Release: October 2006
Before I get deeply involved in a description of this album and its merit (or lack thereof), let me first explain my rating system for these reviews. Like most scoring charts, mine starts at one and ends at ten, with ten being the best. Simple. But how can a set of music tracks be summed up in a lonely number at the top of a page? It might sound inane, and just so you don’t go away thinking that I throw around tens and ones at will, I’d like to run through the key points that I’m looking for when I listen to a new release.
These key points are flow (how the songs tie together and relate to one another), use of instruments, lyrical content, and most importantly, overall sound. Flow counts for two points, use of instruments contributes three, lyrical content gets two, and overall sound is assessed for the final three. Ideally, I’m looking for songs that are together on a CD because they complement one another. The songs should progressively create an atmosphere or deliver a message. “Use of instruments” doesn’t just mean that the band members should know how to play. It means they should be creating a sound that is both skilled and enjoyable at the same time. Writing a unique guitar riff that is piercing and incongruent with the rest of the melody isn’t something I will score highly. Using the instrument to work together with the rest of the sound in an ultimately pleasant or surprising way is something I will score highly.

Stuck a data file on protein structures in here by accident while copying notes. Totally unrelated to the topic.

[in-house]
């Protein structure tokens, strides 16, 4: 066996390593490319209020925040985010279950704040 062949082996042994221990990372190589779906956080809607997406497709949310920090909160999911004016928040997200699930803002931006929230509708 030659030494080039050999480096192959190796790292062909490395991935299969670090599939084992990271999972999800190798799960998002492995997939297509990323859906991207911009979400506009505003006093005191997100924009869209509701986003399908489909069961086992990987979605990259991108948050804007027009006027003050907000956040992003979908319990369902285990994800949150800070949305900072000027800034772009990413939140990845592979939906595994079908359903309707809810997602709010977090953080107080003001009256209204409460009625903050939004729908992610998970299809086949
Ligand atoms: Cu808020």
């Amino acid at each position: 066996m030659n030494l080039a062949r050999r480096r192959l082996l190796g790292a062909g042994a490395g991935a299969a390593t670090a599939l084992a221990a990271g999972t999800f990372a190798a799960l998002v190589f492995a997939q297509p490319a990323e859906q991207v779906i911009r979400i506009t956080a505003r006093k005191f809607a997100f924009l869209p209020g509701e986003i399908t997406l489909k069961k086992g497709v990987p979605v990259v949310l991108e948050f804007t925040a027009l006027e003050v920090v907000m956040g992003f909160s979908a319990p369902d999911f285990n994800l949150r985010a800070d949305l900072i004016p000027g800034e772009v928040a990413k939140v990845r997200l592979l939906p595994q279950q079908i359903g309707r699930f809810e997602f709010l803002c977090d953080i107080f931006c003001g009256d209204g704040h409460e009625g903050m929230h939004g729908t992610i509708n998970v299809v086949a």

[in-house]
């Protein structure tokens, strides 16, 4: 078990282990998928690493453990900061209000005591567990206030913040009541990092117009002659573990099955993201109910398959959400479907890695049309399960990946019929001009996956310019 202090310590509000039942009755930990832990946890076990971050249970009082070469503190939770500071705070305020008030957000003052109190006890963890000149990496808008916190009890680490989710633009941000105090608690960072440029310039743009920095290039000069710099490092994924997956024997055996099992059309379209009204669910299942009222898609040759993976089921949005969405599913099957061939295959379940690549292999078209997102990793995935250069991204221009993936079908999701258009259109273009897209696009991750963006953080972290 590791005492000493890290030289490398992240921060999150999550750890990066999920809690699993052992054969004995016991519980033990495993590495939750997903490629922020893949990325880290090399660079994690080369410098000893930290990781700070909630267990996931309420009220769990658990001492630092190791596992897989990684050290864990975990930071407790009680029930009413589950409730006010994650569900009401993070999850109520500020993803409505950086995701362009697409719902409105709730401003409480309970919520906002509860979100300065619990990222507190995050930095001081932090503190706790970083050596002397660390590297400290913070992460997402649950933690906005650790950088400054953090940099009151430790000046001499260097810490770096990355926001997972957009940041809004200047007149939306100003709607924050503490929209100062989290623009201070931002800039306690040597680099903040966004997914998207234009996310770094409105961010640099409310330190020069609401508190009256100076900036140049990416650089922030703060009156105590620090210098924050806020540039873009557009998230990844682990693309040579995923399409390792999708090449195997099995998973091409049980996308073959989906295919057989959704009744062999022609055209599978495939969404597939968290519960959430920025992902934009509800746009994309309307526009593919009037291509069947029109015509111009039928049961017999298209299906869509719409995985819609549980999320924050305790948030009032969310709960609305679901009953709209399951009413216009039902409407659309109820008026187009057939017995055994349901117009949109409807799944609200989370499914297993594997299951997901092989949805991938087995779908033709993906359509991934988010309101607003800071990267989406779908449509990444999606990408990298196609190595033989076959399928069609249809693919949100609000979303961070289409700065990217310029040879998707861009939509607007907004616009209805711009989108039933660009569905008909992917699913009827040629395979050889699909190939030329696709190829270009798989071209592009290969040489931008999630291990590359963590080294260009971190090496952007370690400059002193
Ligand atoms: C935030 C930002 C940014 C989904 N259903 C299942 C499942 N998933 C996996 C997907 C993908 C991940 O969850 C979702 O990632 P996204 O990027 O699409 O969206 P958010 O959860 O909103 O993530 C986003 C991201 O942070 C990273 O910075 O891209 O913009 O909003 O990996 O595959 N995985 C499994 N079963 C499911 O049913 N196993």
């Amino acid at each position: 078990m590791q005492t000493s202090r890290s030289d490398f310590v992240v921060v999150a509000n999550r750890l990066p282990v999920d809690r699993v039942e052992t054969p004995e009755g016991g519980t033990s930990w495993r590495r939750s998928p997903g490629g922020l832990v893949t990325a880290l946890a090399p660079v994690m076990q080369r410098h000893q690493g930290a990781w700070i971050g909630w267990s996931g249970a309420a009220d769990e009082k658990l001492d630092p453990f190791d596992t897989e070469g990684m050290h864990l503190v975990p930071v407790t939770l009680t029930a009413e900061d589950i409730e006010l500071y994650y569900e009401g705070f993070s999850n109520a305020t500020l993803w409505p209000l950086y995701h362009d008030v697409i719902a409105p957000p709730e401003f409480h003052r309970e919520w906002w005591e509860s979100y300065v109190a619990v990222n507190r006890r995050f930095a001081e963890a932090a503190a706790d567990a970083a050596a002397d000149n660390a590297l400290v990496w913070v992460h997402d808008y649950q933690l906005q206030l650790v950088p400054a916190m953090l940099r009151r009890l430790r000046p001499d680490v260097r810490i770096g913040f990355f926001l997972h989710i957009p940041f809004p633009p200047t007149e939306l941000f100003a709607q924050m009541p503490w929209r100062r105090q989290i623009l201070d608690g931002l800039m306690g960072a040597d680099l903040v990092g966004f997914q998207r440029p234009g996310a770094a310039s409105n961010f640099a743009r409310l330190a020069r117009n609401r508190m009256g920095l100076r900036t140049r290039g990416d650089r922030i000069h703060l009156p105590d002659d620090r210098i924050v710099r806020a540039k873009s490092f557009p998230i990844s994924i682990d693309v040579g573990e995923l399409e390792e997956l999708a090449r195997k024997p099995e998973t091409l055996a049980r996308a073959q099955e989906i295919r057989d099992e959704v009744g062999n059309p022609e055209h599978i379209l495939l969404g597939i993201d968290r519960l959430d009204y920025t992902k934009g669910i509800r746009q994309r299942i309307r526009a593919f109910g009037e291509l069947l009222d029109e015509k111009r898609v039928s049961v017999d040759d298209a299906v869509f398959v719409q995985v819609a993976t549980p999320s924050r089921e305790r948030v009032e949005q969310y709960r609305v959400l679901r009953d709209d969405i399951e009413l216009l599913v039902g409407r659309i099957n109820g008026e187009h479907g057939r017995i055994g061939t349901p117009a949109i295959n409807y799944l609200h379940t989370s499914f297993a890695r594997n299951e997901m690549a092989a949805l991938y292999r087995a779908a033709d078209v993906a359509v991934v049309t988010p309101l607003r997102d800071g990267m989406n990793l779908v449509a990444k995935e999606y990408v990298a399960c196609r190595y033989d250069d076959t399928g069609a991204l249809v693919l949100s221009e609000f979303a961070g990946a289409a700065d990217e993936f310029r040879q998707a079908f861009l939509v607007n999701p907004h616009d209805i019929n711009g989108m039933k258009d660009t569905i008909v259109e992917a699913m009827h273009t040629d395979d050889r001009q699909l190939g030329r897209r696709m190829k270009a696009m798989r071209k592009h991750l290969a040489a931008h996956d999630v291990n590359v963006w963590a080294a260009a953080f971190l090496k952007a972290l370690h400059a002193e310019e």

Based on these principles, I’ve given the debut album from The Tender Box a scant three. It is an unfortunate rating. I was expecting great things from this Mexican-American band. The members grew up with a lot of British music and claim to have incorporated this kind of indie sound into their own songs. The influence is clearly there, but to no real advantage. The boys have, in fact, created a sound that is not far at all from The Tragically Hip — indie, soft, and with lyrics just touching on the fabric of society without getting any further into it. The product of their efforts isn’t entirely un-enjoyable during songs like “A Place Called Home,” a mellow song whose poetic, wistful lyrics work perfectly with the soft beat and guitar. But instead of coming into their own as the album progresses, the tracks simply become more painfully sharp and hard to listen to.
It feels as if the band has found its own indie niche in modern reproductions of Depeche Mode, but the element that sits awkwardly on top of basically solid instrumentals is the vocalizations of singer Joey Medina. His voice on top of the sharp sound of the band and his own guitar just adds another sharp ingredient into a sound that could really use some softened vocal edges.
So, you must be wondering where the key rating points come in. With no redeeming qualities to be found neither in the flow nor in the overall sound of The Score, I’ve given The Tender Box one point for lyrical content and another two points for their use of instruments, which despite an irritating overall quality work well together on several occasions.
I think the only real problem with this album is that the band is young and has yet to develop its own sound. The guys seem to still be trying to emulate their heroes, instead of finding their own way in the music. I think that once they do find their way, the quality of future albums is destined to rise. For now, the music produced has little appeal.